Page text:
Post-operative counseling

Post-operative counseling builds upon the framework of the pre-operative consultation and examination. The most important responsibilities of the co-managing doctor are ensuring medication compliance during the surgical recovery period, monitoring and treating any post-surgical complications, and ensuring patient satisfaction by addressing patient concerns.
All patients are prescribed a specific regimen of eye drops to manage post-operative inflammation and minimize the risk of post-operative infection. Communicating between the surgeon and co-managing doctor ensures a clear understanding of the regimen prescribed to each patient.
With this information in hand, the co-managing doctor can provide detailed guidance to the patient, reinforcing the significance of medication compliance for a smooth and successful recovery.6

Supporting patients during the recovery period

While the post-surgical recovery period is a time of happiness for most patients, other patients may encounter challenges or unexpected outcomes that require thorough attention and personalized care. Some patients will express concern over common issues that are normal and often temporary, such as dry eye, intermittent blurry vision, or even asymmetric vision between each eye.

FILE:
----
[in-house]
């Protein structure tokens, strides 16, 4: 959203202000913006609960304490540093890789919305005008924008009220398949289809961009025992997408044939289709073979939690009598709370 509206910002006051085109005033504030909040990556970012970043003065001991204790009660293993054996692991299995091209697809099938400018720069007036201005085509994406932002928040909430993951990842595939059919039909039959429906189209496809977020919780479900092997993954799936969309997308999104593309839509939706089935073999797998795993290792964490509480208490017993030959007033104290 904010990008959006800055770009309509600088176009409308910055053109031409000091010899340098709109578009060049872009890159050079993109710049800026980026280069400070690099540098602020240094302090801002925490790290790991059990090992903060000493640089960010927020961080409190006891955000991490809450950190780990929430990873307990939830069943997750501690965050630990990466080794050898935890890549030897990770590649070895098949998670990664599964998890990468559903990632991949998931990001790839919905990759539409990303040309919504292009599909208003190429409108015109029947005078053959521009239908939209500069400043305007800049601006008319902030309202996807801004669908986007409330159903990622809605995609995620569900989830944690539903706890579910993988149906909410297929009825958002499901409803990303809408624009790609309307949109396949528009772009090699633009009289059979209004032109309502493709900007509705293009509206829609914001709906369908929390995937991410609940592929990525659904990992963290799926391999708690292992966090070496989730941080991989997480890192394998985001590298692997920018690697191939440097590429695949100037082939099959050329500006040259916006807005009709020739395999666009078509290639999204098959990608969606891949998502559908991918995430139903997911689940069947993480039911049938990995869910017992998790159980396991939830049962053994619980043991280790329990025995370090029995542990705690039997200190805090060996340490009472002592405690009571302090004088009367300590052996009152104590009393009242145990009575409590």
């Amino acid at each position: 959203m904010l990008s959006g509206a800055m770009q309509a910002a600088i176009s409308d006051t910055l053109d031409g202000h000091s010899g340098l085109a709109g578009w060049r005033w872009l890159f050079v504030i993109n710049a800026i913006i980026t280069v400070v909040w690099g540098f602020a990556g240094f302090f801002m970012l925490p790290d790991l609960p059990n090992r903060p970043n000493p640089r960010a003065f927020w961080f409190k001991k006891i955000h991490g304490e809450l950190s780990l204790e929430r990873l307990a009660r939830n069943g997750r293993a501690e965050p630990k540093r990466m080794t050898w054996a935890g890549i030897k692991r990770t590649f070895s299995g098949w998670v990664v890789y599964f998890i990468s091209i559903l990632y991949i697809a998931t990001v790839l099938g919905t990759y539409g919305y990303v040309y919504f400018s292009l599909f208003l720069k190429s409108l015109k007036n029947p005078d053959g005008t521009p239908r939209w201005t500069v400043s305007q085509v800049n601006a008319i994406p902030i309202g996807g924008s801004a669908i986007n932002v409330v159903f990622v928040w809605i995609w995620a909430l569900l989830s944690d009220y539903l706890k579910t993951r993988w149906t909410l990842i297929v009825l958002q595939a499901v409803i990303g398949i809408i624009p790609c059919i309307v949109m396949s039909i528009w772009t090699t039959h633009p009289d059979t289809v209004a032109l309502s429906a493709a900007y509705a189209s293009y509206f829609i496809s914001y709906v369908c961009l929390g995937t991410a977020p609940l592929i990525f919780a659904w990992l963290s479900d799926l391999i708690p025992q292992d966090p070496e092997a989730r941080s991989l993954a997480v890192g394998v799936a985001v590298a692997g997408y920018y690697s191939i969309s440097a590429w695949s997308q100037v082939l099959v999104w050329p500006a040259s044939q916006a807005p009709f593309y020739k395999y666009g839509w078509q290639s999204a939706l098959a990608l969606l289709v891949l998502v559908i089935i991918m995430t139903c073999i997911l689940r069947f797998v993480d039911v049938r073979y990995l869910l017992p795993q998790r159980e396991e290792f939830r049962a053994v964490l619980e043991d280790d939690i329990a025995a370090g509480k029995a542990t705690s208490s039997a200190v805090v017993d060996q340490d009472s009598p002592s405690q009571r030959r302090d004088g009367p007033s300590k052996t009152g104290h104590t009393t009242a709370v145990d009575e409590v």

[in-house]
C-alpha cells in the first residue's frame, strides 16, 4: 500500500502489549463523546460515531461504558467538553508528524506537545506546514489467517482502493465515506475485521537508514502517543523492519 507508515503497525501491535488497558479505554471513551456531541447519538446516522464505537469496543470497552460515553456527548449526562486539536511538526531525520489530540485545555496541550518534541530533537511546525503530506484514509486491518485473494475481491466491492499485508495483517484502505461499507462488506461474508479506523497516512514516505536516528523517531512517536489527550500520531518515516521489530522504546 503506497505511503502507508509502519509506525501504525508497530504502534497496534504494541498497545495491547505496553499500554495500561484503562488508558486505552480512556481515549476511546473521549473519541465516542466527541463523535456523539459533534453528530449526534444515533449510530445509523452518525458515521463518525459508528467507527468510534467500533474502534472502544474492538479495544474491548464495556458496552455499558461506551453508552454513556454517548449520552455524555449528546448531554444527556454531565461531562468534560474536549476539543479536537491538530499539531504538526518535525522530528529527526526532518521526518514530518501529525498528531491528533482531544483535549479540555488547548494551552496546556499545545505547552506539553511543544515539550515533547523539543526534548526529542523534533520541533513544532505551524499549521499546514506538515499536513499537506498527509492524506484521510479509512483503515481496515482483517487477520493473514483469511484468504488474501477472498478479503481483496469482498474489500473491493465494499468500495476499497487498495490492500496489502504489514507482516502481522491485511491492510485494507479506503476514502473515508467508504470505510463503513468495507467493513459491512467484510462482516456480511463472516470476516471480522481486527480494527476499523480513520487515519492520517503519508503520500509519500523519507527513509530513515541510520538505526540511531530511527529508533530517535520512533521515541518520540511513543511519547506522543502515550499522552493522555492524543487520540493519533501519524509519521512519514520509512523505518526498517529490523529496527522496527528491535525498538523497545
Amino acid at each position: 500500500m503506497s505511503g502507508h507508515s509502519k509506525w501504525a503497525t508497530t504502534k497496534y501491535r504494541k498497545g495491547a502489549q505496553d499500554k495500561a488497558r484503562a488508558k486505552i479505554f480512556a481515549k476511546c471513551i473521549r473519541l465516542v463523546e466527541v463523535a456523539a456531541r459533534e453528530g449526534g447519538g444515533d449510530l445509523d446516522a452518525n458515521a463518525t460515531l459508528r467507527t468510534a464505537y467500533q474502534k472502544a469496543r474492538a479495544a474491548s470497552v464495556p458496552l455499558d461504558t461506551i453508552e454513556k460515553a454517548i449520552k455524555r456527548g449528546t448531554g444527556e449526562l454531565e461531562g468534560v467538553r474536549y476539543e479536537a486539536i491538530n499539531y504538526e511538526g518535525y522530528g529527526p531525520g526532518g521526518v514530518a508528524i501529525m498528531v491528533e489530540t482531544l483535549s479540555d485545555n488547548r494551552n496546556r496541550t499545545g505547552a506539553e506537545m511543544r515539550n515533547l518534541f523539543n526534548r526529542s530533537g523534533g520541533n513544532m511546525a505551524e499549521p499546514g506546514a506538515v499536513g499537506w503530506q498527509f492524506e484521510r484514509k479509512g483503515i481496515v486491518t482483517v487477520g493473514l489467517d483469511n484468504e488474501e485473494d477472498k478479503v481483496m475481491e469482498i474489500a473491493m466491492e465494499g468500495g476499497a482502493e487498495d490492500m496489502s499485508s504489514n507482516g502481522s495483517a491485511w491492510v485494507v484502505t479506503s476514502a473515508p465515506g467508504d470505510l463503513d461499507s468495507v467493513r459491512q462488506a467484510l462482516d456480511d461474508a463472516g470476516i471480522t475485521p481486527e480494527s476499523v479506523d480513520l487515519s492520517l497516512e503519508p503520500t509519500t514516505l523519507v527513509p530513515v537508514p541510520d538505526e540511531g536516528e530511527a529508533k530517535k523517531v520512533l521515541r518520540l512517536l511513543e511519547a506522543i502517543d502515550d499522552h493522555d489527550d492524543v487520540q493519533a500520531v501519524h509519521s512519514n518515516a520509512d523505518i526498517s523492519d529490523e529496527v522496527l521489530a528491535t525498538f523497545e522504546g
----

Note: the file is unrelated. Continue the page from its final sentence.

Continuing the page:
Reassurance and emotional support during the sometimes challenging or prolonged recovery period can significantly alleviate anxiety, bolster patient confidence, and contribute to a more positive refractive surgery experience.15 As a patient surpasses the critical immediate post-operative period, the co-managing doctor will continue to play a pivotal role in their ongoing care throughout the long-term follow-up phase.
The focus of long-term, follow-up exams shifts towards monitoring the stability of the refractive correction achieved through surgery, visual acuity, and ocular health to ensure that the patient's improved vision remains consistent over time. It's also an opportunity to address any emerging visual needs or concerns that may arise, whether due to natural aging or other factors.16


The successful co-management of refractive surgery hinges on several key principles that ultimately shape the patient's experience and outcomes.
A thorough refractive surgery examination and in-depth discussion with patients about the surgery and expected outcomes pave the foundation for patient satisfaction. This process not only allows the surgical plan to be tailored to the patient but also establishes realistic expectations.
Proficiency in pre-operative and post-operative care in all forms of refractive surgery is equally important. Co-managing doctors should possess the confidence to address potential concerns of refractive surgery patients and adeptly manage any complications.
Collaboration and open communication between the surgeon and co-managing doctor is crucial to providing seamless continuity in patient care and optimizing patient outcomes.
This harmonious cooperation between the surgical team and co-managing team can also cultivate invaluable professional relationships within the eyecare industry. Successful co-management of refractive surgery is rewarding for all parties involved.